Fairy tales tend to be parables. They teach us to look beneath the surface (Beauty and the Beast), to exercise patience and to work to overcome obstacles (Sleeping Beauty), to avoid easy gratification and hold out for the real prizes in life (Pinocchio). In the fairy-tale films of the great Japanese animator Hayao Miyazaki, the meanings are often layered.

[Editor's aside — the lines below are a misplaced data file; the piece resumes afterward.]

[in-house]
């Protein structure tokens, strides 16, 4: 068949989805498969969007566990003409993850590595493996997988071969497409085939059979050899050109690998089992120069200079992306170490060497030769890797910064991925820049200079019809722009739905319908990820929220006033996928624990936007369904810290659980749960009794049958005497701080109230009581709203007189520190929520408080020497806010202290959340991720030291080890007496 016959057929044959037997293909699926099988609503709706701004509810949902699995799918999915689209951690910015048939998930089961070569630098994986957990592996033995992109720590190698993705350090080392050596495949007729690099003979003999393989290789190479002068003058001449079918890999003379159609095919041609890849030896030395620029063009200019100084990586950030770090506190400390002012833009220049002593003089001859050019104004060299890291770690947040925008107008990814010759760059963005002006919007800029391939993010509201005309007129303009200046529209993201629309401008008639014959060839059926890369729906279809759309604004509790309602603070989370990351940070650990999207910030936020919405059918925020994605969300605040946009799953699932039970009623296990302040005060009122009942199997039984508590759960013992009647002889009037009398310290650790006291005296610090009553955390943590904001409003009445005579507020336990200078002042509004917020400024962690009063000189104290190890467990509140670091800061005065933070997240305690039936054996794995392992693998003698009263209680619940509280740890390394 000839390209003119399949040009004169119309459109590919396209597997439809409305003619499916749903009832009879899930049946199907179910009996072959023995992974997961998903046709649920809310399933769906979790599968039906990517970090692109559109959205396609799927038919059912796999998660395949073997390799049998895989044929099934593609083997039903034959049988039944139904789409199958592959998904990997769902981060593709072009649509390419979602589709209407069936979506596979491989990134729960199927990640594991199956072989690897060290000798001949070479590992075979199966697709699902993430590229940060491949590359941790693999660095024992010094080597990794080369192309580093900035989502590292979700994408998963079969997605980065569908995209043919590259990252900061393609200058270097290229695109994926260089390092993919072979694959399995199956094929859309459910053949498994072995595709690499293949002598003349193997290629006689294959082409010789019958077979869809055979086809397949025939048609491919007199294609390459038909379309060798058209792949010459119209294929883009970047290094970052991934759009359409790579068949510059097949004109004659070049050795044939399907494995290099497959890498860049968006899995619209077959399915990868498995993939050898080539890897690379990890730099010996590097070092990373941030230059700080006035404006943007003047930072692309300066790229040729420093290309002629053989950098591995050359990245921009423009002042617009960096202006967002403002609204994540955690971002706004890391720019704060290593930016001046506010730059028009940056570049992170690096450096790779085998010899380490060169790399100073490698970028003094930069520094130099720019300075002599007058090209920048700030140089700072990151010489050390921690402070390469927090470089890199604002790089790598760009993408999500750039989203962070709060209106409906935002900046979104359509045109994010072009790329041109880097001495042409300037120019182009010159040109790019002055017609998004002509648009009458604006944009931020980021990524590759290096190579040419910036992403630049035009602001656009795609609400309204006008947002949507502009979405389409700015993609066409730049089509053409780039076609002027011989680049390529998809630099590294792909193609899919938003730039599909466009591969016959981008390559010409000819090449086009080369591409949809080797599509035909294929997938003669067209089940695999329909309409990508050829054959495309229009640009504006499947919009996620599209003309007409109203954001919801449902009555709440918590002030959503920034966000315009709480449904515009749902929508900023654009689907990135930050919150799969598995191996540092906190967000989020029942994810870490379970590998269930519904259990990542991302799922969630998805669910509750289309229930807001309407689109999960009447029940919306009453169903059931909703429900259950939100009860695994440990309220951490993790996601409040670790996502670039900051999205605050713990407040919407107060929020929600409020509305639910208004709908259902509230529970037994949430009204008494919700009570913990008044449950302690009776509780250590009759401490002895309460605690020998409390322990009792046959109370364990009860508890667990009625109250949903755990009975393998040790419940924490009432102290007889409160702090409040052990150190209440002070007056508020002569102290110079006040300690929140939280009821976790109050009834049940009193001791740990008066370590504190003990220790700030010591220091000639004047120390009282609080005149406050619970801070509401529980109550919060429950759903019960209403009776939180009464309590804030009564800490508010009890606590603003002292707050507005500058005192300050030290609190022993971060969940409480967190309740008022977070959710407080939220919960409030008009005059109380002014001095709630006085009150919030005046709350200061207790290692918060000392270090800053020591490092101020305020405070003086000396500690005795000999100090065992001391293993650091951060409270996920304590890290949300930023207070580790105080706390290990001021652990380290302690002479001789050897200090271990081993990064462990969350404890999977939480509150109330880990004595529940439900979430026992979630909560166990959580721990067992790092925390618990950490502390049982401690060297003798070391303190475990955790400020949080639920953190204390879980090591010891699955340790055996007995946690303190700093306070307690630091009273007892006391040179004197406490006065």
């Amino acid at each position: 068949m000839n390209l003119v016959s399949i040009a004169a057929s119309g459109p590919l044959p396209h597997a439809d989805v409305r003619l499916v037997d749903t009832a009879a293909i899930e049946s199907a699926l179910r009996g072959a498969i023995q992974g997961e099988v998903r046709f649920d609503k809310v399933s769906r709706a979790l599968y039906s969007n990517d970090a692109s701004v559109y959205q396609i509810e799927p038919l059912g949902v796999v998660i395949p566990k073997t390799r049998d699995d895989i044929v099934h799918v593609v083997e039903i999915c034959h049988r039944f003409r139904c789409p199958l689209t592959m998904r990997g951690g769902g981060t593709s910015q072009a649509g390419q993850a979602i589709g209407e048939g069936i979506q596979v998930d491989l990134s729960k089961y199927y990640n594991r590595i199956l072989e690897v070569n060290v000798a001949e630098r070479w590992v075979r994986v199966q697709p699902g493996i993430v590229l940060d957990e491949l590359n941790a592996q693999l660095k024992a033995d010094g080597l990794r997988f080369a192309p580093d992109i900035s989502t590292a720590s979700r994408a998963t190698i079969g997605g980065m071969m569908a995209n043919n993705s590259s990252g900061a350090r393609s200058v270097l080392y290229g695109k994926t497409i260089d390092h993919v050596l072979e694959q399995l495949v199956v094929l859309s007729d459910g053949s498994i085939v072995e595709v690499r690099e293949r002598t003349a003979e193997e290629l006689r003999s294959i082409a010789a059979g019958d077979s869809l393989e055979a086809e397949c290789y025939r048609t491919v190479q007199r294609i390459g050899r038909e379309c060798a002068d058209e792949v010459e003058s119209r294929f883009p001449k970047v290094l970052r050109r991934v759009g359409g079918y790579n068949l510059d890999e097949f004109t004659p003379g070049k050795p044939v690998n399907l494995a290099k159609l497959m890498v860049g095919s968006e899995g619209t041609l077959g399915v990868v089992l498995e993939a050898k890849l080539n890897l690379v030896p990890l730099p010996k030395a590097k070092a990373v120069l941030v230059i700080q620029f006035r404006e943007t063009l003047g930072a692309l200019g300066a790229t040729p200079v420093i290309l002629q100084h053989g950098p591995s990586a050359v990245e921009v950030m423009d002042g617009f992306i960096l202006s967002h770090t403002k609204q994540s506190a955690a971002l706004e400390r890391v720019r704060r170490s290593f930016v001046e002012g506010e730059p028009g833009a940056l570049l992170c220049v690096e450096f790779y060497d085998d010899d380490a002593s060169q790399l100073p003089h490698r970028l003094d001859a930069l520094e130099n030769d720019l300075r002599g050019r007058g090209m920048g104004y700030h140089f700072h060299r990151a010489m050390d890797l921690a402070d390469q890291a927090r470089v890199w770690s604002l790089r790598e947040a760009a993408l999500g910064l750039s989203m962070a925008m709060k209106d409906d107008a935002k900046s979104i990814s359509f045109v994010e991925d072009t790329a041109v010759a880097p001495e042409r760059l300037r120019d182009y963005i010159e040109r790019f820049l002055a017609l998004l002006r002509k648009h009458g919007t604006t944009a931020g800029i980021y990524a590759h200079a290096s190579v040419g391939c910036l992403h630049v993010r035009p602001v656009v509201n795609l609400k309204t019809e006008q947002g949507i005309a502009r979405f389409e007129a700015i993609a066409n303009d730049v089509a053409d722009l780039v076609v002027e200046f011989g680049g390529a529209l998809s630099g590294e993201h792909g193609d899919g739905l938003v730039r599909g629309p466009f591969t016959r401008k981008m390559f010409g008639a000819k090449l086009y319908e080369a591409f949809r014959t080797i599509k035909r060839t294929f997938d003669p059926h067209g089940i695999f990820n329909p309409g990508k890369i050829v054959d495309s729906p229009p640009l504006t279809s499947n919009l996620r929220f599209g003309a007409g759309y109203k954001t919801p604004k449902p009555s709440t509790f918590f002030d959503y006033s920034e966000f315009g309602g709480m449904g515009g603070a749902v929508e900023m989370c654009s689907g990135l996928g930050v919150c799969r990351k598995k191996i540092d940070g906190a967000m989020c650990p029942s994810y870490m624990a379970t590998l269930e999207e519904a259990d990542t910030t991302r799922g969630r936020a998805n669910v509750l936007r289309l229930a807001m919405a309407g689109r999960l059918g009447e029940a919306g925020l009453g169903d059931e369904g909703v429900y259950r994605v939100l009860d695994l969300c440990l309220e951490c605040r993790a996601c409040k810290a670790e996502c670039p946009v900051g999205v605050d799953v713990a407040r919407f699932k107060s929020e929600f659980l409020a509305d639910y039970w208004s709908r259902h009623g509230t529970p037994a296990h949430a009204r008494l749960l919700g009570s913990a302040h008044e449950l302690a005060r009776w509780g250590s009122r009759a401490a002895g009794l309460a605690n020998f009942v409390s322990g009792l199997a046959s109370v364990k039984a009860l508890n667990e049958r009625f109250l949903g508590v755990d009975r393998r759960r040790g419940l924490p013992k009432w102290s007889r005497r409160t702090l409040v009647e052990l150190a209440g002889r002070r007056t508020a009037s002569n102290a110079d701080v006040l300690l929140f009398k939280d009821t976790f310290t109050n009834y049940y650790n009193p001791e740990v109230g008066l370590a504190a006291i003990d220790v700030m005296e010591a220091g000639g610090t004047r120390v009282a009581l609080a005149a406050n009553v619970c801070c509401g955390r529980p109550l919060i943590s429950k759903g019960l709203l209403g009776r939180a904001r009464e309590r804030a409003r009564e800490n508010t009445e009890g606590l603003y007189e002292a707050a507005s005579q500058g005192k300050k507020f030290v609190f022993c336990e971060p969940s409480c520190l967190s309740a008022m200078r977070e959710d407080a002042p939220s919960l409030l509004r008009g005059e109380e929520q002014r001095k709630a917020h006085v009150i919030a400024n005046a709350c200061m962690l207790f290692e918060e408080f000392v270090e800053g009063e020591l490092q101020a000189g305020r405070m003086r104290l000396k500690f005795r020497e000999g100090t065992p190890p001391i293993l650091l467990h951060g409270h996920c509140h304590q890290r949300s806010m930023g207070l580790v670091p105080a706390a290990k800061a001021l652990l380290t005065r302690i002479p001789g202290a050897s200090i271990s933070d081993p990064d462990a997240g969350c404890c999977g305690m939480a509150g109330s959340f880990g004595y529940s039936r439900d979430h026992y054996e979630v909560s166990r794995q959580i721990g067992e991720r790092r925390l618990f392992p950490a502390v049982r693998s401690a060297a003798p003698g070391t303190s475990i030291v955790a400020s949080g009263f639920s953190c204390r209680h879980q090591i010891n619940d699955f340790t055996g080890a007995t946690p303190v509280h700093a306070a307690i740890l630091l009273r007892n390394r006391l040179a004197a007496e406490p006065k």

It’s not hard to see the antiwar message in Howl’s Moving Castle. It’s set in an unnamed western European kingdom where a harebrained monarch wages a pointless war. The main plot, however, focuses on the relationship between a young woman named Sophie, who works at her mother’s millinery shop until the Witch of the Waste turns her into an old woman, and a handsome wizard, half man, half bird, named Howl.